On first productions of her plays that she herself directed—that is, almost all of them—Fornes endlessly revised. This is not uncommon for a first production of a new play, but perhaps because Fornes was also directing, she felt even more freedom to change text. In an interview with Una Chaudhuri, Fornes explained her rewriting process: “Any play that I write has many drafts…When I direct a play, the first time is usually a workshop, so I do a lot of revisions…If I find something that could be improved, something I hadn’t noticed before, I keep revising it. So with every single play of mine, on the first production, the changes are incredible—endless changes, on every single one of my plays, without exception.”
Fornes’s predilection for revision extended into her scenic design, an area that would seem to be less flexible. But her production schedule allowed for longer stays in the theatre than most companies enjoy now; more importantly, Eastman was always game. He says, “We never once did a show when we would move in on a Friday and open on a Thursday. It always seemed like we had time to actually build the scenery in the theatre. She liked rehearsing on the set, even when it was just being started. All of that. And she would get revelations and say things like, ‘We’d like to take that and put it over there, and take that and put it over there, wouldn’t that be beautiful?’” Eastman laughed. “Yes it would, Irene! You’d just go, ‘Yes, it would.’”
Fornes worked outside mainstream institutional theatres, where funds may have been easier to corral. But she found freedom in the downtown spaces that championed her work. She liked to be handed the keys to a space—and often was. Eastman recalls the dawning realization about the kind of artist he had hooked up with: “She’s not only a designer, an architect, but a builder. The great thing I discovered, even with those moderate fees, was that she always had production money. She always had money to pay for scenery and costumes and lighting. Because that was important to her. That’s when I clued in that it was a total theatre experience. She wanted a unique space that these plays came alive in, and that we weren’t pulling out in a conventional way.”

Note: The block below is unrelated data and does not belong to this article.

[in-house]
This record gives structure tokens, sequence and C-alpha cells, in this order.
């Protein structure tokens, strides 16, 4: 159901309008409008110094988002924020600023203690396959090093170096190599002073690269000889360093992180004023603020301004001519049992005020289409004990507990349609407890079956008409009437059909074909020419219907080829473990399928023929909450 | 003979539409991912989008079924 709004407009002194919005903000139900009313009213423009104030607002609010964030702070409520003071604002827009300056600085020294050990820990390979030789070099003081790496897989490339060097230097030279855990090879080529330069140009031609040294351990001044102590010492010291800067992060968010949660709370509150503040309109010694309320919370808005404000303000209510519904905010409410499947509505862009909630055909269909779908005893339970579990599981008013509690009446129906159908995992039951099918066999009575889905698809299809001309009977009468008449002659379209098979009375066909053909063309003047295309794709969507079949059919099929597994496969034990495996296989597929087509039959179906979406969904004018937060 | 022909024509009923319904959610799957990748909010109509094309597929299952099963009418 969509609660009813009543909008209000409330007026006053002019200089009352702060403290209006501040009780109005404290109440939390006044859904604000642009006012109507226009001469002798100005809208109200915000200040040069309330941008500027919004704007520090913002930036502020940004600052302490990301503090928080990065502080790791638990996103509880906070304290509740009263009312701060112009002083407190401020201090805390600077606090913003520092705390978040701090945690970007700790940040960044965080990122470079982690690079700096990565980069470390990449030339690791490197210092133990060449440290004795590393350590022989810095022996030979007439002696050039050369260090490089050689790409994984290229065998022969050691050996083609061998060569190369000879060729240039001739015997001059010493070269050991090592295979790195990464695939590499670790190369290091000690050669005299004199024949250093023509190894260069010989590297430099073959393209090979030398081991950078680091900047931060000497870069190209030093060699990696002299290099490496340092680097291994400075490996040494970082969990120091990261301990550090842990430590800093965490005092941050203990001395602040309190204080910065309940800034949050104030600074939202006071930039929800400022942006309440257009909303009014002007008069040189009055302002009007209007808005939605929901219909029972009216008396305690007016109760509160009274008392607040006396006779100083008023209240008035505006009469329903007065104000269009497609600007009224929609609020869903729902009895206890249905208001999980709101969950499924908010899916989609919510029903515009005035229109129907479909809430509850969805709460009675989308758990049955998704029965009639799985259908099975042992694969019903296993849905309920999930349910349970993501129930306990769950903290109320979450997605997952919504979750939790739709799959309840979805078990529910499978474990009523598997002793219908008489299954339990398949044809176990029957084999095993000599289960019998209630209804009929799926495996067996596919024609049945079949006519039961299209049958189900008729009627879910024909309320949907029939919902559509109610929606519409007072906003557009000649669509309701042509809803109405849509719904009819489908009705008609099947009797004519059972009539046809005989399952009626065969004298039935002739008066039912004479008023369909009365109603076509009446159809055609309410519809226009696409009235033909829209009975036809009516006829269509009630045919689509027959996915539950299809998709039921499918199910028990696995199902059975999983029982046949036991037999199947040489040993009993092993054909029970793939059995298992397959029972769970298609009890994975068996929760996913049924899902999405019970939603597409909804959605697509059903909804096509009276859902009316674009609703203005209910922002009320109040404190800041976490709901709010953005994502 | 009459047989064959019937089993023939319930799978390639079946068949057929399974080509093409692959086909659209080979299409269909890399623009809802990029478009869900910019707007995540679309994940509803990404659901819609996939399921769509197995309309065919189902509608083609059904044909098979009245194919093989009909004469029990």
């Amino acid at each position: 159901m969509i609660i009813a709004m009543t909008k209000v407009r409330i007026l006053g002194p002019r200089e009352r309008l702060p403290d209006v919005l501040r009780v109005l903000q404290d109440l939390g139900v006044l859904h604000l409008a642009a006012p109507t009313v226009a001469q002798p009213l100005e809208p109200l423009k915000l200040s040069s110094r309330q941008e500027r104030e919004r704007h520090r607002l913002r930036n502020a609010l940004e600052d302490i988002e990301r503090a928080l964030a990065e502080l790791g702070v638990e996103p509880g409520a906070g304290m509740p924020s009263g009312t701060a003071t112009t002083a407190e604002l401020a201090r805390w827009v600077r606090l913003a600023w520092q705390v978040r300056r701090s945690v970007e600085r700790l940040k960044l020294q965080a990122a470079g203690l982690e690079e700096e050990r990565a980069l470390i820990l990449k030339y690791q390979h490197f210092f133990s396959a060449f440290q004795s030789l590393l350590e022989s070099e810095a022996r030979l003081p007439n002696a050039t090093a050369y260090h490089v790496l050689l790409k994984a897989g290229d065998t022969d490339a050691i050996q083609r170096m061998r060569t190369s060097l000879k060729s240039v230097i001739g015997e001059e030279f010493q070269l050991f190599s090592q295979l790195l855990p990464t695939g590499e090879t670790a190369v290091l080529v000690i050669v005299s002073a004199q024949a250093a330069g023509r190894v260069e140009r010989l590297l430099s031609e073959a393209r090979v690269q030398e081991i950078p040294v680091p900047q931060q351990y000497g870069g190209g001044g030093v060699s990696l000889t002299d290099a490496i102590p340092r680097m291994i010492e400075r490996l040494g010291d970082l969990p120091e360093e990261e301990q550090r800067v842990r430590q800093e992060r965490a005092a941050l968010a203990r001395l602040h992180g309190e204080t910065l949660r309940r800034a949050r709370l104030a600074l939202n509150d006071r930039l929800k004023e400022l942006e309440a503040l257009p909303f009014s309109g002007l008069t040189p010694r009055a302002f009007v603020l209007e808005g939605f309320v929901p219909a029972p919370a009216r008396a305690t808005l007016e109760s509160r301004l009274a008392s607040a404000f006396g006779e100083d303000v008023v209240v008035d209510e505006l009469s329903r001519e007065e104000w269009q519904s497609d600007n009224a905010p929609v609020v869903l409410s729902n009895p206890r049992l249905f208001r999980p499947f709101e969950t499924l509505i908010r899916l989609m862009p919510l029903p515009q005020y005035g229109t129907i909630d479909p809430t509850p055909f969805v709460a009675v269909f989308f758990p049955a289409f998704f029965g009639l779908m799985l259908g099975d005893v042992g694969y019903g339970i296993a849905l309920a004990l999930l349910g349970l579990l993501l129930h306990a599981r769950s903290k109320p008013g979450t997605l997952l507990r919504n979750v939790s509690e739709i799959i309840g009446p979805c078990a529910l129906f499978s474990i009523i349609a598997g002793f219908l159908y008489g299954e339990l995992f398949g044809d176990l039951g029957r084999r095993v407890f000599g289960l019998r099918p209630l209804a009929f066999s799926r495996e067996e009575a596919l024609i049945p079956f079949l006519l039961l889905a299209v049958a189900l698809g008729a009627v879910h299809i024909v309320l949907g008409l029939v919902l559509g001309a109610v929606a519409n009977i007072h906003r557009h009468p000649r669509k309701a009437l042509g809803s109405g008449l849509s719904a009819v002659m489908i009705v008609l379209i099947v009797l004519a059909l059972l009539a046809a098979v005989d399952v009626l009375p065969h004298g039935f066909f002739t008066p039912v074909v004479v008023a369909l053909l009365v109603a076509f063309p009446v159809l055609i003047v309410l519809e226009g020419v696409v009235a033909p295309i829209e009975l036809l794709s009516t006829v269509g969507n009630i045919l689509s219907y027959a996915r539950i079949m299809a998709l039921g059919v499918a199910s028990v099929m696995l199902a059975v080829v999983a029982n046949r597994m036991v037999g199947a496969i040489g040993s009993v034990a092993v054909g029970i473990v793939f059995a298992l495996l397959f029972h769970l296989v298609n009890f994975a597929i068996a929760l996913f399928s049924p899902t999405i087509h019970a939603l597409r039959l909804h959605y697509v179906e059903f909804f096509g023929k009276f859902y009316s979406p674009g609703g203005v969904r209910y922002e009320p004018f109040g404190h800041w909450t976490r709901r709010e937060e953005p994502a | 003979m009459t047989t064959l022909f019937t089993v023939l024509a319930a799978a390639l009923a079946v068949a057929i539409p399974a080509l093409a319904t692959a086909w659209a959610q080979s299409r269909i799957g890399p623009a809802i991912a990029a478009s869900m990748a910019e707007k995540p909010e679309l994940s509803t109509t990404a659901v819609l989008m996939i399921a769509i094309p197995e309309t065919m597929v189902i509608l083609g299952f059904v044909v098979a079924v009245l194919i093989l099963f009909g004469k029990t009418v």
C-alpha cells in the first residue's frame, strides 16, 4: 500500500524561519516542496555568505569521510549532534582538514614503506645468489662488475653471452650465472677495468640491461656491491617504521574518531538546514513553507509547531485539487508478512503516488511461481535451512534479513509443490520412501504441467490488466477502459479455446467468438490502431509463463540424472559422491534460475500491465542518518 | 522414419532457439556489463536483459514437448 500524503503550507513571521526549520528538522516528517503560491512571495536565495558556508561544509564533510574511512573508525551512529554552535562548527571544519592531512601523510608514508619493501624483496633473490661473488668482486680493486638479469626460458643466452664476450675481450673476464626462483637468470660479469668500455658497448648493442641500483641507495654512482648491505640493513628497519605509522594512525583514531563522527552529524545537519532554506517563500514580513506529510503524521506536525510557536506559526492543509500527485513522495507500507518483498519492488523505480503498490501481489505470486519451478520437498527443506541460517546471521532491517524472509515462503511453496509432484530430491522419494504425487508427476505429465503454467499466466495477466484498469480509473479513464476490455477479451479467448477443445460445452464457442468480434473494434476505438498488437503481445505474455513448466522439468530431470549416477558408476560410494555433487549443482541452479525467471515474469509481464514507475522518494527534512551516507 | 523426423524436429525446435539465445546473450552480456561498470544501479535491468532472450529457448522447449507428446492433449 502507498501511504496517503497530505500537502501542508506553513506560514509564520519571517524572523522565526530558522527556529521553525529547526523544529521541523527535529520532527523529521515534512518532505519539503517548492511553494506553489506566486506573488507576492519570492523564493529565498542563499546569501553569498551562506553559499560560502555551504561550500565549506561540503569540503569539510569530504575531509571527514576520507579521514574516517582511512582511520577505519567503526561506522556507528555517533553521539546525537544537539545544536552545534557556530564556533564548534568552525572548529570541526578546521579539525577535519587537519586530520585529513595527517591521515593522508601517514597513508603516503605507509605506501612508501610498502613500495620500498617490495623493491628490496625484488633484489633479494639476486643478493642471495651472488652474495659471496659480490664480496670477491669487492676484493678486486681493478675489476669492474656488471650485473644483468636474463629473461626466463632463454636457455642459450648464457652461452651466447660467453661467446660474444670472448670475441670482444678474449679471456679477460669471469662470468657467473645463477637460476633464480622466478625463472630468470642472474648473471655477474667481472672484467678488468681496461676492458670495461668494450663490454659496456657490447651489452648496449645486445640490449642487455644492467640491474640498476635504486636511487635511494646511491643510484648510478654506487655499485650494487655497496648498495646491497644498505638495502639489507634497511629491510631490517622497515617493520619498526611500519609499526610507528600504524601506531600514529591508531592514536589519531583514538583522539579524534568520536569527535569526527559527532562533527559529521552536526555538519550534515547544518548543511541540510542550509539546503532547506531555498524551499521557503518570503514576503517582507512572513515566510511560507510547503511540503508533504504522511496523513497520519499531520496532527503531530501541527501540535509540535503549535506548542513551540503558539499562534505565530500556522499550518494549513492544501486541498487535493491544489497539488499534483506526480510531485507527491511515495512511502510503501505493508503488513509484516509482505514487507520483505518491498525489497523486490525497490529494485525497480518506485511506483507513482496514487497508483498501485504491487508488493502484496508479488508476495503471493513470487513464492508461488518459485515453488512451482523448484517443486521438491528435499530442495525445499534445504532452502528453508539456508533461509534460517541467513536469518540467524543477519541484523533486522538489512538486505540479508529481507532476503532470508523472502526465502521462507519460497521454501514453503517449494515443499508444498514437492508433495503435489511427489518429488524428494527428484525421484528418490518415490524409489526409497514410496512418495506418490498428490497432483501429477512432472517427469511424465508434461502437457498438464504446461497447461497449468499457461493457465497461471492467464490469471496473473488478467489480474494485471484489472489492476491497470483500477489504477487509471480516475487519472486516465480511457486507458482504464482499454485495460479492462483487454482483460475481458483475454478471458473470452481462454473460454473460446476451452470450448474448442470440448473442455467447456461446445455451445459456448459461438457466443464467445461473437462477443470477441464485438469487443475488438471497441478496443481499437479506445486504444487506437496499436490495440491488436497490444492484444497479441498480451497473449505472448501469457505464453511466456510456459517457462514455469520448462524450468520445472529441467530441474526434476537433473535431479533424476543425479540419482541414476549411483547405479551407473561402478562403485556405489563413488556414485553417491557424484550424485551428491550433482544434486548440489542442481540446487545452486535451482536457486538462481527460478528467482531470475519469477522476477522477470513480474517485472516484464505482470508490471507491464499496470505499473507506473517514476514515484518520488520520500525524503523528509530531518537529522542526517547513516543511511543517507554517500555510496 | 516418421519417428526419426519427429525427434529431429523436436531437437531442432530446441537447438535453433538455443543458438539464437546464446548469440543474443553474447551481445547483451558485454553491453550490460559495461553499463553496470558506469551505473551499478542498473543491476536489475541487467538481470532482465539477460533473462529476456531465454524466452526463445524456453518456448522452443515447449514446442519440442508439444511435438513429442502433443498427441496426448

Eastman continues: “I realized that Irene truly loved production. She was entirely an architect in devising a new and unique space made of both familiar elements, and elements new and unique to the play. Irene is someone to whom you would never say, ‘Irene, look at the bare stage, look at that brick wall.’ She’d say, ‘Why do you want to use that one, when we can build our own and it can be whatever we want?’”
During the 1980s to mid-1990s. Fornes steadily produced work. Eastman remembers the cycle: “It always seemed as though it took six or eight months, and a production would come along. She would get through one, and kind of build up and get the space and collect the money and we’d go on to the next.”
Eastman, who describes himself as a surrealist, found a sympathetic collaborator in Fornes. Both artists take pleasure in combining and distorting elements of reality to create a stage reality that possesses its own logic. Eastman recounts the process of designing his second production with Fornes, A Visit: “Irene said, ‘Oh, wouldn’t it be charming if we had a door over here?’ and I put a door there and she said, ‘Make it a little door.’ And I’d go, What? It was breaking all the rules of architecture. I learned after a couple productions to just go with it. Because those ended up being the details everyone talked about.”